30 November 2003
She told me I could call myself a real medical transcriptionist when I could spell cholecystectomy without having to look it up (nowadays I use a macro for it anyway!).
People frequently ask me if medical transcription is a good / easy / lucrative profession to get into. I'm the wrong person to ask. Like all of the jobs I've had in my life, I got into the field through the back door.
When I was growing up, I was fascinated by anything medical. I read all the medical novels for young girls (Sue Barton, nurse, Cherry Ames, nurse and their ilk), I watched all the medical shows that came on TV. I was fascinated by the terminology and I don't know that I ever actually imagined myself doing patient care, but I knew that I was definitely attracted to the field.
Math and science were never my strong suits, so I figured right from the get-go that I had no hope of becoming a doctor. And my stomach didn't like unusual smells (except for skunk--for some reason I am one of those rare people who don't mind the smell of skunk, when we happen across some black and white road kill somewhere), so I very quickly gave up the idea of nursing when I realized that it would involve human waste products. The blood and gore aspect of it didn't bother me at all.
So until I hit my 40s, my whole participation in the mecical field consisted of watching medical shows on TV and the occasional trip to the doctor.
Sometime in the 70s, I was working for a typing service when a veterinarian from Japan brought in some tapes of conferences he wanted transcribed. I cringe now when I think of the job I must have done on those tapes! None of us in the office had any experience doing medical transcription, but the boss handed me a huge box of tapes and a medical dictionary and told me to do the best I could.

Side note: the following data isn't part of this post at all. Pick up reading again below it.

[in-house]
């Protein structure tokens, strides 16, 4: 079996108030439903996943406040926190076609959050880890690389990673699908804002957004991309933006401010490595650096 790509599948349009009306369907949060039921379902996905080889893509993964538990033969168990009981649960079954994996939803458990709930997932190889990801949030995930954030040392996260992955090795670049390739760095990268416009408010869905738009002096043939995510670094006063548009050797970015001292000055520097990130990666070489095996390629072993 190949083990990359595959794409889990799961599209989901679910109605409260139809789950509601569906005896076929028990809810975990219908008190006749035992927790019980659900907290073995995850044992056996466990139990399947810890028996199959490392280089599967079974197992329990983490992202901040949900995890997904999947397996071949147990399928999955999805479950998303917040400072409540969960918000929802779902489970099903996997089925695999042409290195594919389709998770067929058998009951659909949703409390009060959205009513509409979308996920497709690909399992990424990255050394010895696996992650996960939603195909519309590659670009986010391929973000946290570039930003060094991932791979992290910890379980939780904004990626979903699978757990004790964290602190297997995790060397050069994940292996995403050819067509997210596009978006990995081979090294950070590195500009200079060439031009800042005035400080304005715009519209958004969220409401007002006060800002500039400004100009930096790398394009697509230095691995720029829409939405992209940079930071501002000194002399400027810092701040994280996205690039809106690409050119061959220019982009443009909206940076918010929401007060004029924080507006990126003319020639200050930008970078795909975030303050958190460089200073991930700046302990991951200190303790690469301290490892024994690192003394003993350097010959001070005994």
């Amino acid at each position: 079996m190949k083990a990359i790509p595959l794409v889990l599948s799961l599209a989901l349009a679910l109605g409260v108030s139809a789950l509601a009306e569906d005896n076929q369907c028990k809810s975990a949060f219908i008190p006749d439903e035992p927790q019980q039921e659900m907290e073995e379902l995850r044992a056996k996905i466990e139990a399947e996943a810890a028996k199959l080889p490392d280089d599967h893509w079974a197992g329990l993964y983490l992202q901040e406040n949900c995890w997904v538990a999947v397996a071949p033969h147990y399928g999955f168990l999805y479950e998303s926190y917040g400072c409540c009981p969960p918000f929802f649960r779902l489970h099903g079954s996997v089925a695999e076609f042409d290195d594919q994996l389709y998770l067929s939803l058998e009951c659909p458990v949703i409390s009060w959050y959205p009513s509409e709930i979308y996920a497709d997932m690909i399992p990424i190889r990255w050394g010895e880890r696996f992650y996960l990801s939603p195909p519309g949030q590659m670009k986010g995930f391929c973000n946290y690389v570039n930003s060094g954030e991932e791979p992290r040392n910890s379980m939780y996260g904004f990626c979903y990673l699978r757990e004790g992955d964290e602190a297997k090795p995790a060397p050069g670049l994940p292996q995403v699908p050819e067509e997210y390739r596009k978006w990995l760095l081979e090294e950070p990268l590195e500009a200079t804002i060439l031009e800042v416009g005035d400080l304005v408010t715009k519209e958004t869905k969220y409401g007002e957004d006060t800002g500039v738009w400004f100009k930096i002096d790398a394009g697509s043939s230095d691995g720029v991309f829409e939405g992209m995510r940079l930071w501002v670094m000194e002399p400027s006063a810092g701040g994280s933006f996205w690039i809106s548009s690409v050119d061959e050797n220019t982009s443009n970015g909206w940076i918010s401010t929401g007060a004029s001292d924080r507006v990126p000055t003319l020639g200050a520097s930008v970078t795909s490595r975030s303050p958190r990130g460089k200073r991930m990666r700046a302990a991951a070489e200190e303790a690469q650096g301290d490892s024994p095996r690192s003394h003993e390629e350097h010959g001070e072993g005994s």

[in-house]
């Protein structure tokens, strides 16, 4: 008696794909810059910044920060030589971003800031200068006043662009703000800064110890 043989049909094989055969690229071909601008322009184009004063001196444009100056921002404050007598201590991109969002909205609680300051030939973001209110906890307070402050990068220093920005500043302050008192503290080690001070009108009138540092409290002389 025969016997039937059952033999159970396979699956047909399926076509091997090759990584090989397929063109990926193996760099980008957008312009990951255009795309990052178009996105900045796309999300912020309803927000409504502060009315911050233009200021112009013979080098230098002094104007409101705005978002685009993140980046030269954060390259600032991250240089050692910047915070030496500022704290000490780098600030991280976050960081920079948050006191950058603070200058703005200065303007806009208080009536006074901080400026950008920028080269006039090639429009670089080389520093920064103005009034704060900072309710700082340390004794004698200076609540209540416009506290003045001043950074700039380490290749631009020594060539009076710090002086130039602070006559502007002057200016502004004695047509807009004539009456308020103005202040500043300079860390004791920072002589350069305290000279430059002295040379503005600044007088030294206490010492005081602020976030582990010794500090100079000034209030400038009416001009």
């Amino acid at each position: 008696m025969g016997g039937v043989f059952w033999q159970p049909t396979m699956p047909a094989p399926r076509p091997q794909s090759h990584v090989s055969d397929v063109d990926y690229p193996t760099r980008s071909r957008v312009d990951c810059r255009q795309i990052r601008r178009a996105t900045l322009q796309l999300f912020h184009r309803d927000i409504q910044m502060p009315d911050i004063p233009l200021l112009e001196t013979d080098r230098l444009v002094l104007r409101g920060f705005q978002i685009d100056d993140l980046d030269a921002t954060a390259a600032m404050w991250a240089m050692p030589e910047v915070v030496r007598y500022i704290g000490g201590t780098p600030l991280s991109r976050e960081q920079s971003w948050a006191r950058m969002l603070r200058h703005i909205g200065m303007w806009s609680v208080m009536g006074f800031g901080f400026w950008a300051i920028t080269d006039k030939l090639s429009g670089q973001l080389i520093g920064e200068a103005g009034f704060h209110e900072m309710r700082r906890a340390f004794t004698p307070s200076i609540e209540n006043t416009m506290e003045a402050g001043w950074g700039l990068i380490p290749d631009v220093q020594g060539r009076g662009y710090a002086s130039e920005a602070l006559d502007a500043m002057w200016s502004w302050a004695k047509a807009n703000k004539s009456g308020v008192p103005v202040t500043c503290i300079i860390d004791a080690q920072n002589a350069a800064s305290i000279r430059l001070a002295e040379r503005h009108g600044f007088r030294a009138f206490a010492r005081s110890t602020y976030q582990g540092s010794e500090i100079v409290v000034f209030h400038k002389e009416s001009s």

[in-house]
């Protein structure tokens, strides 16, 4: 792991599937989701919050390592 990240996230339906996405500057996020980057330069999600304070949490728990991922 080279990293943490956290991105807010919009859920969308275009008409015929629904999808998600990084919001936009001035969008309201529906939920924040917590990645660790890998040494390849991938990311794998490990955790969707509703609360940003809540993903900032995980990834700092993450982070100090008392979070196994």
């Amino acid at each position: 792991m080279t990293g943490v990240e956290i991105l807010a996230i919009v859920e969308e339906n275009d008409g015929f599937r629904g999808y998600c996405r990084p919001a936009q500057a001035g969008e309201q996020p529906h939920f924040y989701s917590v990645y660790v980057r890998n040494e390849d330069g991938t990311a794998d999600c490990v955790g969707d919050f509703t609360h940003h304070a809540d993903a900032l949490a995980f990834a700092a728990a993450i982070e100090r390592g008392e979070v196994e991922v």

Under the best of circumstances, the worst transcription is a conference you have not attended. You have no way of identifying the speaker, there is room noise to contend with, and you're lucky if you can produce any sort of coherent record when they are speaking about things you have a chance of actually knowing something about.
Add to that an entire vocabulary you have never encountered before--and an international panel who don't all speak with an American accent and....well, "horrible mess" doesn't even begin to describe it.
Let's say I didn't get rich from that project! I had to look up nearly every word (I was ok on "and," "the," and "a," but that's pretty much all!) and since I had never heard 90% of those words before, I didnt have a clue how to even start figuring out if this garbled word said by someone in a foreign accent was the word I was looking at in the dictionary. I worked on that job for weeks ...Tessie...that was his name. The guy who hired us. I guess Tessie was able to make some heads and/or tails out of what I typed, but as I look back now, with more than two decades of real medical transcription under my belt, I sure don't know how.
Later, I changed jobs and began working for a typing service which actually specialized in medical transcription, although I didn't know that at the time I was hired.
Ann, who ran the business, did all of the transcription but her fame grew and she got to be too busy, so one day she threw a tape at me. "Here. Transcribe that," she said, handing me the dictionary and telling me I would eventually learn how to spell "cholecystectomy."
Again, I didn't exactly get rich during the learning process, but I was being paid and Ann was there to help me when I was tearing my hair out trying to make out a word. She had started me with the doctor who spoke the clearest. He also had the advantage, for a novice transcriptionist (though it was the bane of an experienced transcriptionist) of repeating himself many times, so you got lots of experience learning his terminology--his field happened to be orthopedics.